Cattle markets looking up as ranchers come off a tough three-year dry spell |

Cattle markets looking up as ranchers come off a tough three-year dry spell

In the past three years, cattle ranchers have been hit hard with drought, low market prices, high input costs and, most recently, tough weather conditions and natural disasters. Cow/calf producers scooped up peak prices in 2014, making up to 10 times their normal profit. The following year, prices came down until they hit a major low last fall.

“The cattle industry at all levels has been through a roller coaster,” said Derrell Peel, Oklahoma State University agribusiness professor. “We had a very pronounced low in cattle markets, October was the worst of it. We expected that but the low was too low in my opinion, but it had to find a bottom and then recover.”

Coming into 2017, economists were confident in their position in the markets as they were beginning to recover, Peel added. They did not expect for the market to increase so quickly or so much.

“There were reasons to expect some strength to this potential market but it has gone well beyond that,” Peel said. “We have seen a big run-up in boxed beef prices at the wholesale level, fed cattle prices and feeder cattle prices.”

Peel thinks the increase is largely due to the increased demand for beef from consumers, both domestic and international.

“Getting some more export markets opened up is huge,” said Niels Hansen, Wyoming Stock Growers Association president. “So much of our product is not wanted in America but other countries like the variety meats that we do not use.”

Hansen cited many different changes both within and outside of the beef industry for the increase in both consumption and exports. There is no single factor leading to the increases, he added.

“Australia is recovering from a drought so they have less beef being produced and so they are not able to export as much,” said Glynn Tonsor, Kansas State University agricultural economics professor. “This gives us an opportunity to increase our own exports.”


Tonsor predicts cow/calf producers will have a much better year than originally predicted, the same hopefully holds true for feedlot producers. In the U.S., 2015 was the worst year for feeding cattle with 2016 serving as a transition year.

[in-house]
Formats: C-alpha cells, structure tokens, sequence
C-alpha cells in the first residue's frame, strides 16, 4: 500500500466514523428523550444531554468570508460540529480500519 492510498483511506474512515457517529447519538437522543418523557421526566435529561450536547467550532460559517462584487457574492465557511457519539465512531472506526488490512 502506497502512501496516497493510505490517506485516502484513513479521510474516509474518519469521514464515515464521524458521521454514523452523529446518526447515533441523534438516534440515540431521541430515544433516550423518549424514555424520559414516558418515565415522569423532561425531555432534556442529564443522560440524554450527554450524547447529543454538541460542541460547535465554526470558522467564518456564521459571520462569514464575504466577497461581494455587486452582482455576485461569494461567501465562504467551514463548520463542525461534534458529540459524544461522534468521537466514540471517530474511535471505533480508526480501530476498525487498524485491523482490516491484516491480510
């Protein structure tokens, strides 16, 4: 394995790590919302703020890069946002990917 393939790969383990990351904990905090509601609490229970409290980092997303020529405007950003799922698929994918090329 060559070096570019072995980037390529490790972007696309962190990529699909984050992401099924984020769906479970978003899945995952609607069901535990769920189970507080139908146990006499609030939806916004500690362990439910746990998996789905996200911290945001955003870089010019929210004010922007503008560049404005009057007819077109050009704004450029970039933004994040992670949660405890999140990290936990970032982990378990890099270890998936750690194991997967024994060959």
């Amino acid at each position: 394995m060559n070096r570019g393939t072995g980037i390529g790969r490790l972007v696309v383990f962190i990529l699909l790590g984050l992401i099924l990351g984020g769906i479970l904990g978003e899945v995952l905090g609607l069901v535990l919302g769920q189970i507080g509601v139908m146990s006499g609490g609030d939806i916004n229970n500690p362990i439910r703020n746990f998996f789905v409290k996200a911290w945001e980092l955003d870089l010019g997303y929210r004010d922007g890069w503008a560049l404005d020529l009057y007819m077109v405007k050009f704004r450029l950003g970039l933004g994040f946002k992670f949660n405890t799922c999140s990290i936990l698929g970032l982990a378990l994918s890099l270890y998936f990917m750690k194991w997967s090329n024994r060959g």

“We have kind of rebalanced things, there is not a lot of money just laying around to be made but when things are managed correctly there is potential for money to be made,” Peel said. “It is not typical for all sectors of the industry to be making money at the same time, that is pretty rare.”

Some producers are selling their cattle now rather than waiting for the fall when their weights will be higher.

“Feedlots have had a long run of consistently loosing money,” Hansen said. “When they start making money again it will trickle down to the stocker and cow/calf producers.”

Optimism within the industry as well as throughout the country has been attributed for some of the positive changes in the beef sector.

“Any great change comes from the top down,” said Jim Wilson, owner of V Ranch in Thermopolis, Wyo. “With Trump in there it is obvious that he is more for the working person. It all comes down to a little more optimism from everybody in the whole system.”

The positivity also rains down with the added moisture in the Rocky Mountains as well as California. Some producers who use public land for their winter grazing already have their 2018 forage made and it is only May.

“Our reservoirs are already full, some parts of Wyoming are up to 200 percent of their normal levels,” Wilson said. “The moisture is unbelievable in the high country. The gains on our cattle should be better because of this.”

Some producers had to decrease the size of their herds as their resources could not adequately sustain the grazing intensity throughout the droughts.


“We are still in cyclical expansion, so cattle numbers are still growing,” Peel said. “They grew significantly in 2016 and we think they are continuing in 2017. We are going to see feeder supplies continue to grow probably well into 2019.”

With employment rates decreasing in the U.S., consumers are more readily willing to spend money on high-quality beef products.

“The macroeconomics situation is the backdrop for beef in the U.S.,” Peel said. “In addition to decreased unemployment rates, gasoline prices have not been too bad. This directly effects household incomes when it comes to buying decisions.”

The increase in demand results in an increase in supply, this is one of the leading risk factors within the industry.

“There is still some potential for weaker prices in general as we approach what I call a supply challenge,” Peel said. “Most of the risk right now is external to the cattle industry. There is a lot of uncertainty about what is going to happen in terms of policy over the next few months.”

Peel described 2017 as a “sideways year” for market prices, although he said they are balanced and a bit more stable.

“We will see some seasonal pressure as we go through the year,” Peel said. “Calf prices will be lower in the fall seasonally. But if they follow the seasonal pattern from where we are now, they will still be pretty darn good.”

-King is a freelance writer from Oakland, Neb., and a graduate student at Oklahoma State University in Stillwater. She can be reached at

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